Over the last decade I have developed HMI (Human Machine Interfaces) and SCADA (Supervisory Control and Data Acquisition) user interfaces [amongst many other things] as well as few desktop/mobile apps - one of which made it to the App Store a few years back. As I’m embarking on yet another piece of desktop software development I’ve been thinking a great deal about how end-users (aka customers) see, use and react to the work I do. This is healthy and I suppose, nothing new or particularly interesting. Today I had an epiphany: the problem so often isn’t satisfying your customer, it’s identifying your customer in the first place.
When developing software for a client there are often meetings [sometimes far too many] with different people representing the client and all too often they are not the end users of the product itself or worse, have no experience with what you’re doing. When developing your own software the first people that use the software in question are usually the alpha and/or beta testers. They say a good beta tester is worth their weight in gold by exercise functionality and also reporting bugs accurately: making it easy to track them down and fix them. That’s all well and good but testers like that don’t provide the balance you need. The problem is the selection process for beta testers and for client representatives is usually A) influenced too heavily by ourselves or B) out of our control entirely.
Clients will often “allocate” someone who is interested in the product from the client side and for our own Beta testers we typically choose those within our close circles: i.e. geeks like us. In both cases these people will often bend your ear and say “I’d really like this feature” or “I think this would work better this way”. They distort what your application is trying to achieve. As such, feedback from them will give a distorted view of what end-users will actually think and how they use the end product.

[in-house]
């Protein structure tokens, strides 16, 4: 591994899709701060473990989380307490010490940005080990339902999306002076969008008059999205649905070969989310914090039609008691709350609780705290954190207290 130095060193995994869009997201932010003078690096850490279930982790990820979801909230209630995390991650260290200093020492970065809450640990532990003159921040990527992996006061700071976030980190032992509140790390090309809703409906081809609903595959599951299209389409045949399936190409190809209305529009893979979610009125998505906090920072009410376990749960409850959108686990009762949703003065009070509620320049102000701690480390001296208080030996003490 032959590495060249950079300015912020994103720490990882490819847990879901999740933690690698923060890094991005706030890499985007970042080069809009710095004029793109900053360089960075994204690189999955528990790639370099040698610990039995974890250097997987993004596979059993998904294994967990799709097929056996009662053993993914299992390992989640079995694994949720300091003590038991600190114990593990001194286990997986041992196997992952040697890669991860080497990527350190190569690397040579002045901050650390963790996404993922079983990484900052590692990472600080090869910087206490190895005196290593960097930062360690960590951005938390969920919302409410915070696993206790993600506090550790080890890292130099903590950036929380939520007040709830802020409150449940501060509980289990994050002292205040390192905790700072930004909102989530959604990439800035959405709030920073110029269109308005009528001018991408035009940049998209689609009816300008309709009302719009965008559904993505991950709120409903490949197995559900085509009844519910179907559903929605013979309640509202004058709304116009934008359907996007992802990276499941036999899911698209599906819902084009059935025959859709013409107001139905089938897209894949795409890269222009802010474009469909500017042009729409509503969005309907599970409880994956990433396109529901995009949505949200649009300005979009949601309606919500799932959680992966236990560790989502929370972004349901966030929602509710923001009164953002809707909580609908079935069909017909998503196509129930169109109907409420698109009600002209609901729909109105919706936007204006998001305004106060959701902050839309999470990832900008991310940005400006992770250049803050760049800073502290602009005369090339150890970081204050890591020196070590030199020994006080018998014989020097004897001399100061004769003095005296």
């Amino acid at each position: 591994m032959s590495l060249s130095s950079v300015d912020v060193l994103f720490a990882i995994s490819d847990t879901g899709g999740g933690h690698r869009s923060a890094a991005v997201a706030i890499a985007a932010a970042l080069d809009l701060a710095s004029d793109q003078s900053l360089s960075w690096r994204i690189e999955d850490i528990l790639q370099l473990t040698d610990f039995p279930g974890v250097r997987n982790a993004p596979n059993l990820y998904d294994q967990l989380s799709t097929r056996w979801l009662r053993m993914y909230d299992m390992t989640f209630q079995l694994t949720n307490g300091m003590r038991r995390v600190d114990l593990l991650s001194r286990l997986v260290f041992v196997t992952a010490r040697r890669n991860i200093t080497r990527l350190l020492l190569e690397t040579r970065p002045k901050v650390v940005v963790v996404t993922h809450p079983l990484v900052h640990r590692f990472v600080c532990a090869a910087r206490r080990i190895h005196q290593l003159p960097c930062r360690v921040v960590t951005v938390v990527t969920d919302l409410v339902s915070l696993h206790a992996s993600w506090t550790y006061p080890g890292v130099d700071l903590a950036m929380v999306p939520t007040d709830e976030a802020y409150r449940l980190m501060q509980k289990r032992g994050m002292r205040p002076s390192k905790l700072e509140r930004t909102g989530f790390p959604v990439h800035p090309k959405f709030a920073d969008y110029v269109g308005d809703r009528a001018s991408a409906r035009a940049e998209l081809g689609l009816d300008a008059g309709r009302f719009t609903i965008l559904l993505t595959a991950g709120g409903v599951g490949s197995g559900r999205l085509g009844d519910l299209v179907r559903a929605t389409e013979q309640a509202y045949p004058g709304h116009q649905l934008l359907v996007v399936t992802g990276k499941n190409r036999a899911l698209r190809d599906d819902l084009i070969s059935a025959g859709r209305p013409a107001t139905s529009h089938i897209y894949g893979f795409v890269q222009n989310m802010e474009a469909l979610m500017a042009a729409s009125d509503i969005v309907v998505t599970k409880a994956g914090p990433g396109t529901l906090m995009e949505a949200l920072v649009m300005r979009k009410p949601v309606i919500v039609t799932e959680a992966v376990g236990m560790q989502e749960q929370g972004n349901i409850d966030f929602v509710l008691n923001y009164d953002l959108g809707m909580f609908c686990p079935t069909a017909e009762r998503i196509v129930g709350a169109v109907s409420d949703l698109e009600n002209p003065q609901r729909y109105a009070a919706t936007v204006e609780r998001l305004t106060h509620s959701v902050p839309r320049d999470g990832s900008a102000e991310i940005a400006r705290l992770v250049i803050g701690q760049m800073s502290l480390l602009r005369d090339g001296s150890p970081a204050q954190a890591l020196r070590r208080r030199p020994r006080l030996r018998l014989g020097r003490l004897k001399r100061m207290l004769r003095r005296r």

With clients I find the best choice is to request two representatives: one that is well versed with similar products/software in their organisation or the market and one that is going to use the software regularly but is preferably NOT well versed in other similar type software. The balance between their views should hopefully guide the product to a more balanced end result. Admittedly one does not always get a choice, but it doesn’t hurt to ask nicely - they can only say no.
With beta testers, have as many friends (geeks probably) that you like, but try to get older people (aunts, uncles, parents, grandparents) that aren’t as familiar with technology to have a look if you can. They will provide more balance and push and prod the software into places it wasn’t supposed to go. These are the sorts of beta testers people should value the most.
My only other piece of advice is to remember that you are also your own customer. Think to yourself: Am I proud to put my name on this? Would I use this software and recommend it to others? (selflessly of course). If you make a design decision that you strongly believe is right (even against the opinion of one or more of your testers or client representatives) sticking with it is usually the right call. Understanding who your end customer honestly is, helps you to focus. Be careful who you choose as the customer(s) to satisfy. Pick the wrong one(s) and you’ll burn time, money and waste effort. Pick the right one(s) and your chances of success will improve dramatically.